The version of “Rhapsody in the Rain” offered here is the original version, the one that got parents and radio stations all heated up in the spring of 1966. Harry Young, who wrote the liner notes of Lou Christie’s greatest hits album, Enlightningment, says: “‘Rhapsody in the Rain’ . . . had the honor of being banned. Why? Because, as WLS Program Director Gene Taylor put it in Time magazine, ‘There was no question about what the lyrics and the beat implied – sexual intercourse in a car, making love to the rhythm of the windshield wipers.’” Young adds, “The lyrics only said ‘We were making out in the rain’ and ‘Our love went much too far.’ Nevertheless, the ‘dirty’ lyrics were changed to ‘We fell in love in the rain’ and ‘Our love came like a falling star.’” Young also noted that the bowdlerized version of the single was slower and lower-pitched. The record, which would become Christie’s fourth Top 40 hit, was heading up the chart in the second week of April and would eventually peak at No. 16.

“Stop Her On Sight (S.O.S.)” didn’t quite get Edwin Starr into the Top 40; the record had peaked at No. 48 a couple of weeks earlier. Writer Dave Marsh called “Stop Her On Sight” “one of the best non-Motown Motown discs ever cut.” Marsh also says that even though Starr’s first hits came on Ric-Tic – a “minor league” Detroit label – “every inflection established that Motown was embedded in the grooves of [Starr’s] destiny.” In just a few years, Starr’s Motown work would hit the Top Ten, with “Twenty-Five Miles” reaching No. 6 in 1969 and “War” topping the chart for three weeks in 1970.

There are only a few things to note about the Standells’ “Dirty Water.” First, it had a long climb ahead of it, as it eventually reached No. 11. And then, it’s got one of the great – and sometimes overlooked – opening riffs in rock history, and it’s a great record beyond that riff. Finally, a record this good has to be in the running for the title of greatest one-hit wonder of all time. Maybe not the top spot – I’d have to think about it – but in the running.

On The High School Jukebox

April 20, 2010

The tale of the jukebox in the Multi-Purpose Room at St. Cloud Tech in the autumn of 1970 was told here once before: In a time when school schedules were becoming more flexible, the former cold lunch room was renamed, and in an effort to make it more attractive to students for those times when their classes were not meeting, the administration installed a jukebox.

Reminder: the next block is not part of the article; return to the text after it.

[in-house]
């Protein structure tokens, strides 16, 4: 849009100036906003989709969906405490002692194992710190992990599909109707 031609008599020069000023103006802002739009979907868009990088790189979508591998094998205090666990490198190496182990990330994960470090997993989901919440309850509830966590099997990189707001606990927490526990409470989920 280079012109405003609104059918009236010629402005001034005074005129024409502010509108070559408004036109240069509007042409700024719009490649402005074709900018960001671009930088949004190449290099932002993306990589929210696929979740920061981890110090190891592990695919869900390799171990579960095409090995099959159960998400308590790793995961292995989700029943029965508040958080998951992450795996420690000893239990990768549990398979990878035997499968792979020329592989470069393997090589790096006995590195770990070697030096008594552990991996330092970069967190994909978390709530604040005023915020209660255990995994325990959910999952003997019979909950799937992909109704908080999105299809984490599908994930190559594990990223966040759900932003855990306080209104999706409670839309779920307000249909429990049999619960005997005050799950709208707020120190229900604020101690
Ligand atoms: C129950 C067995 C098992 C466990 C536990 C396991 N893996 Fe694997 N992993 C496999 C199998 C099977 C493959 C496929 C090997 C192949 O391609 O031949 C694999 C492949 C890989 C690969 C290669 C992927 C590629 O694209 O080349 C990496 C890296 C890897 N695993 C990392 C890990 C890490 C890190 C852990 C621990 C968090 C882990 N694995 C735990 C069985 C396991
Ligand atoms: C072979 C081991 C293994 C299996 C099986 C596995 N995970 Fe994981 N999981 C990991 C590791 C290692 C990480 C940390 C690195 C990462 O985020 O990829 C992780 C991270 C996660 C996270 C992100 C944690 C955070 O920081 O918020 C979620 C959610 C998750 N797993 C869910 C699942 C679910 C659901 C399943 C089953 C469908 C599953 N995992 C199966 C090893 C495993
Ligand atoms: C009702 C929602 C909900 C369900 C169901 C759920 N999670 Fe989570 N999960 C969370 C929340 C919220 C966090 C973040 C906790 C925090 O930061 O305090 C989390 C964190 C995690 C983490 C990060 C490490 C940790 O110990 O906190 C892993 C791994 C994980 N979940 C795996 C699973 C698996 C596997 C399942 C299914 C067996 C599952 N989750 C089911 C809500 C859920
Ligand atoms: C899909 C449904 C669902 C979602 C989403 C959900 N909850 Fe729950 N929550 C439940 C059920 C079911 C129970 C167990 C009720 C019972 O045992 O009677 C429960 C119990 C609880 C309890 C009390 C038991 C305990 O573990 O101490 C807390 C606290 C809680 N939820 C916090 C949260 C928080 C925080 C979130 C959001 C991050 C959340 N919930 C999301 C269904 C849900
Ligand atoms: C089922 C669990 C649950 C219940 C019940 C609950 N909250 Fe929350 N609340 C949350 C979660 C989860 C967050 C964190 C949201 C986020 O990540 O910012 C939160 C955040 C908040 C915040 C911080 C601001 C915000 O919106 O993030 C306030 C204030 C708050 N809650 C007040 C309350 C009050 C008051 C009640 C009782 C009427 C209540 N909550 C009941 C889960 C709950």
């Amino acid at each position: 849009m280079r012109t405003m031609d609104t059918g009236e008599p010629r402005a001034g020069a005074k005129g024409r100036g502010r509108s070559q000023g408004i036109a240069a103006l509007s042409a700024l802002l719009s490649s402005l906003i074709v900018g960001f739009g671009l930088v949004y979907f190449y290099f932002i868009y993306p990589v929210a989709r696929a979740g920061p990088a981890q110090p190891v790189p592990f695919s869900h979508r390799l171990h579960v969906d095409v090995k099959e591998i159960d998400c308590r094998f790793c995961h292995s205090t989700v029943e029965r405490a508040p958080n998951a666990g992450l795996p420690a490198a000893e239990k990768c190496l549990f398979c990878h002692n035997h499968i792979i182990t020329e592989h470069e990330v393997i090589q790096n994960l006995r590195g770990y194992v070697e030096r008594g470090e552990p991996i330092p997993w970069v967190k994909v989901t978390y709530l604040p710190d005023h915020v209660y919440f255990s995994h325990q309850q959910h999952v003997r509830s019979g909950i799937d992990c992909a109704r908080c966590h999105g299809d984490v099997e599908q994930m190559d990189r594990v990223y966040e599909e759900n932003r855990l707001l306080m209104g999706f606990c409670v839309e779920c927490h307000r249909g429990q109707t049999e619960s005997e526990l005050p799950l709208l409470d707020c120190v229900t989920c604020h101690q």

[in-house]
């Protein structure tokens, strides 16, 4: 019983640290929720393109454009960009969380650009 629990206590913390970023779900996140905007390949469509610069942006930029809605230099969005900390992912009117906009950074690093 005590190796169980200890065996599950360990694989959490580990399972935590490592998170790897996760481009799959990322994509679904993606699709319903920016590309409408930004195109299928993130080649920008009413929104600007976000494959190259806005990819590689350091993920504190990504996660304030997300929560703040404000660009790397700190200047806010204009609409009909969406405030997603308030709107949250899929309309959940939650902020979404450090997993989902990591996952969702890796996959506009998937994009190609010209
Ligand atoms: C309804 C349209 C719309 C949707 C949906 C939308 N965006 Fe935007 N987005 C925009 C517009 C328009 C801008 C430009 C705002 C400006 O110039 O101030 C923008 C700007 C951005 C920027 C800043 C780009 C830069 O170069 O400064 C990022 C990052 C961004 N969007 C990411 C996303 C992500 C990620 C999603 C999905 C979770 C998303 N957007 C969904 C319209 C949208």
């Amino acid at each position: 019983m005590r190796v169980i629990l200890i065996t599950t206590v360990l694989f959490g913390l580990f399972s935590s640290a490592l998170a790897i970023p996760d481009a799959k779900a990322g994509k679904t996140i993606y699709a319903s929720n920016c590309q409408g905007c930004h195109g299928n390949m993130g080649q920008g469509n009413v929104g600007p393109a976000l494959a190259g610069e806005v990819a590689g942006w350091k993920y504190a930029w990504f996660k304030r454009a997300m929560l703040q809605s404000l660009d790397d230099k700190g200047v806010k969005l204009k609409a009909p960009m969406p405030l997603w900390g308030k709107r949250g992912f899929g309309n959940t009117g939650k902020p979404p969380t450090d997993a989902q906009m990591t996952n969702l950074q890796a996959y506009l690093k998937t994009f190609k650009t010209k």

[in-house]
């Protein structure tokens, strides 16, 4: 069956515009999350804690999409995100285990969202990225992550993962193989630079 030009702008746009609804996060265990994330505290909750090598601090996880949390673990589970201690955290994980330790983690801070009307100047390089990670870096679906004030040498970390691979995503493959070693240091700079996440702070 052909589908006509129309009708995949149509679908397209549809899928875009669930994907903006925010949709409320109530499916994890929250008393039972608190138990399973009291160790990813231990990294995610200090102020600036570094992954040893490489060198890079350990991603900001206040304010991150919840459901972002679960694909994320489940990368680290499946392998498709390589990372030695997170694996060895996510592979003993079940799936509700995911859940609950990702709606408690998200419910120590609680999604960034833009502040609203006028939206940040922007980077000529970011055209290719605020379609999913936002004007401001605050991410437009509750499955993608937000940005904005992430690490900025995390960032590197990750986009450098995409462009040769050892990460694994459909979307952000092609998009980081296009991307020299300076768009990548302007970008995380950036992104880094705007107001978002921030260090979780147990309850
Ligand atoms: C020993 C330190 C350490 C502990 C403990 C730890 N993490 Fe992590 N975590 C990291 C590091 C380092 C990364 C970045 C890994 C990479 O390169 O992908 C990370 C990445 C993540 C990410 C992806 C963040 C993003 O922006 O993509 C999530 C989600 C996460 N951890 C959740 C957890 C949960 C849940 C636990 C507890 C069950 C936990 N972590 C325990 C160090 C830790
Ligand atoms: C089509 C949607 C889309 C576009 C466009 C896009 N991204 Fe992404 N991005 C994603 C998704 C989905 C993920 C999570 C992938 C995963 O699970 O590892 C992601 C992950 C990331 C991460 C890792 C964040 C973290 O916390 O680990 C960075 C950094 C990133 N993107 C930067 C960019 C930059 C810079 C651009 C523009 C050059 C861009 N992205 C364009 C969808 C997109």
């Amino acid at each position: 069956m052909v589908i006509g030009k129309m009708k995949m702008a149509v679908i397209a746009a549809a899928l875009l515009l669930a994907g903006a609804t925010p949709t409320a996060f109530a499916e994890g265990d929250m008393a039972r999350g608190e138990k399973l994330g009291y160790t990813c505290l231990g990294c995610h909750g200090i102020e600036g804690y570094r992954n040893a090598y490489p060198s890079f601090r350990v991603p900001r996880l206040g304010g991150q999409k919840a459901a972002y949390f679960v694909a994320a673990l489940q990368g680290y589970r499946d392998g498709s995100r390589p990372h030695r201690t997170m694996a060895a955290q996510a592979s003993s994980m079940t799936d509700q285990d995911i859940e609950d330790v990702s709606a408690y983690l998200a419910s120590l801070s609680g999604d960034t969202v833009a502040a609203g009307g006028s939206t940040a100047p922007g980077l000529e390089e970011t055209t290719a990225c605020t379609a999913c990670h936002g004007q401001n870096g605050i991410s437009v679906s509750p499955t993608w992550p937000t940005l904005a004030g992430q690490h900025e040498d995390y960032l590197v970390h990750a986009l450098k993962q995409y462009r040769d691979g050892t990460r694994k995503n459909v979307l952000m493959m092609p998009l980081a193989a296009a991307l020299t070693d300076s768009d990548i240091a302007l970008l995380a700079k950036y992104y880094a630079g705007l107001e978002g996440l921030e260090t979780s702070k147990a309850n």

That was a move that I think the authorities eventually regretted, certainly by the second time Dawn’s No. 1 hit “Knock Three Times” drew the attention of some student’s quarter late in the autumn. When Tony Orlando and his crew told us to “knock three times,” feet stomped on the floor and books slammed on the table.  “Twice on the pipe” drew the same reaction.

Not all songs – or very many – created the aural chaos that Dawn’s second hit did. (“Candida” had come around earlier.) But the jukebox made the Multi-Purpose room, obviously, much louder than it had been during its service as a lunchroom. I give that long-gone administration credit for simply closing the doors and letting the music roll. And I wonder if any members of that administration had second thoughts the following spring when various news agencies reported that some radio stations across the U.S. were removing from their playlists – because of its seeming drug references – the Brewer & Shipley hit “One Toke Over The Line.”

The record was popular down in the Multi-Purpose Room that spring, maybe as much because of its buoyant country rock arrangement as its winking and chuckling “toke” reference. As we listened, we often wondered how Michael Brewer and Tom Shipley thought they could get away with it, and we marveled at the fact that – for the most part – they had: The record went to No. 10 in the spring of 1971. And we marveled as well that no one from the Tech administration seemed inclined to call the juke box jobber and demand that the record be pulled from the machine.

The record, as it turned out, was one of those happy accidents that seem to wait to happen. Two quotes from a page about the record at the Brewer & Shipley website make that clear:

Michael Brewer: ‘We wrote that one night in the dressing room of a coffee house. We played there a lot.  We were real bored, sitting in the dressing room.  We were pretty much stoned and all and Tom says, ‘Man, I’m one toke over the line tonight.’ I liked the way that sounded and so I wrote a song around it.  We were literally just entertaining ourselves. The next day we got together to do some picking and said, ‘What was that we were messing with last night?’ We remembered it, and in about an hour, we’d written ‘One Toke Over the Line.’ Just making ourselves laugh, really. We had no idea that it would ever even be considered as a single, because it was just another song to us.”